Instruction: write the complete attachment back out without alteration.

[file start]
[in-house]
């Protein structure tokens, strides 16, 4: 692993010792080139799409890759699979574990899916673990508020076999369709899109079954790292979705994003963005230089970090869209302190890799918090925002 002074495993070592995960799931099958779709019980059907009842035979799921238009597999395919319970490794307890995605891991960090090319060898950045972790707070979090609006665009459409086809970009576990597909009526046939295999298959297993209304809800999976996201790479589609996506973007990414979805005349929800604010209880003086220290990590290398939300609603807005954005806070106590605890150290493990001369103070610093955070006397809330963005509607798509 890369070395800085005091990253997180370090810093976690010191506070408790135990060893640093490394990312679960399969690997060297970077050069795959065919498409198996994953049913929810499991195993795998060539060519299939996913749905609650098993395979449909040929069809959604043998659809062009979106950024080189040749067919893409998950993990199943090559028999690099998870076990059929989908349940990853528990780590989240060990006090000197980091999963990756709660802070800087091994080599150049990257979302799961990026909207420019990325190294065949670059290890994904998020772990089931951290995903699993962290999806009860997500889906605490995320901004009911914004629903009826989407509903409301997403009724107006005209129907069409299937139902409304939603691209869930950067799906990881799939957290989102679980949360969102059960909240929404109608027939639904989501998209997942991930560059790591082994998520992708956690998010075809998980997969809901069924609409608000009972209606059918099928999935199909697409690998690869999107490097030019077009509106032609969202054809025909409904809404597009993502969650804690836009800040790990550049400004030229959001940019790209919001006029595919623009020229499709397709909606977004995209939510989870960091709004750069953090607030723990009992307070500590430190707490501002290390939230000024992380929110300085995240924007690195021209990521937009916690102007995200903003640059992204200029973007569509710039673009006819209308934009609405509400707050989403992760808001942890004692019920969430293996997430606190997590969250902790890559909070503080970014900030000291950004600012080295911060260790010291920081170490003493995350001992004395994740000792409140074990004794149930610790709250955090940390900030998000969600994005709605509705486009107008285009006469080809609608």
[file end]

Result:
[in-house]
């Protein structure tokens, strides 16, 4: 692993010792080139799409890759699979574990899916673990508020076999369709899109079954790292979705994003963005230089970090869209302190890799918090925002 002074495993070592995960799931099958779709019980059907009842035979799921238009597999395919319970490794307890995605891991960090090319060898950045972790707070979090609006665009459409086809970009576990597909009526046939295999298959297993209304809800999976996201790479589609996506973007990414979805005349929800604010209880003086220290990590290398939300609603807005954005806070106590605890150290493990001369103070610093955070006397809330963005509607798509 890369070395800085005091990253997180370090810093976690010191506070408790135990060893640093490394990312679960399969690997060297970077050069795959065919498409198996994953049913929810499991195993795998060539060519299939996913749905609650098993395979449909040929069809959604043998659809062009979106950024080189040749067919893409998950993990199943090559028999690099998870076990059929989908349940990853528990780590989240060990006090000197980091999963990756709660802070800087091994080599150049990257979302799961990026909207420019990325190294065949670059290890994904998020772990089931951290995903699993962290999806009860997500889906605490995320901004009911914004629903009826989407509903409301997403009724107006005209129907069409299937139902409304939603691209869930950067799906990881799939957290989102679980949360969102059960909240929404109608027939639904989501998209997942991930560059790591082994998520992708956690998010075809998980997969809901069924609409608000009972209606059918099928999935199909697409690998690869999107490097030019077009509106032609969202054809025909409904809404597009993502969650804690836009800040790990550049400004030229959001940019790209919001006029595919623009020229499709397709909606977004995209939510989870960091709004750069953090607030723990009992307070500590430190707490501002290390939230000024992380929110300085995240924007690195021209990521937009916690102007995200903003640059992204200029973007569509710039673009006819209308934009609405509400707050989403992760808001942890004692019920969430293996997430606190997590969250902790890559909070503080970014900030000291950004600012080295911060260790010291920081170490003493995350001992004395994740000792409140074990004794149930610790709250955090940390900030998000969600994005709605509705486009107008285009006469080809609608």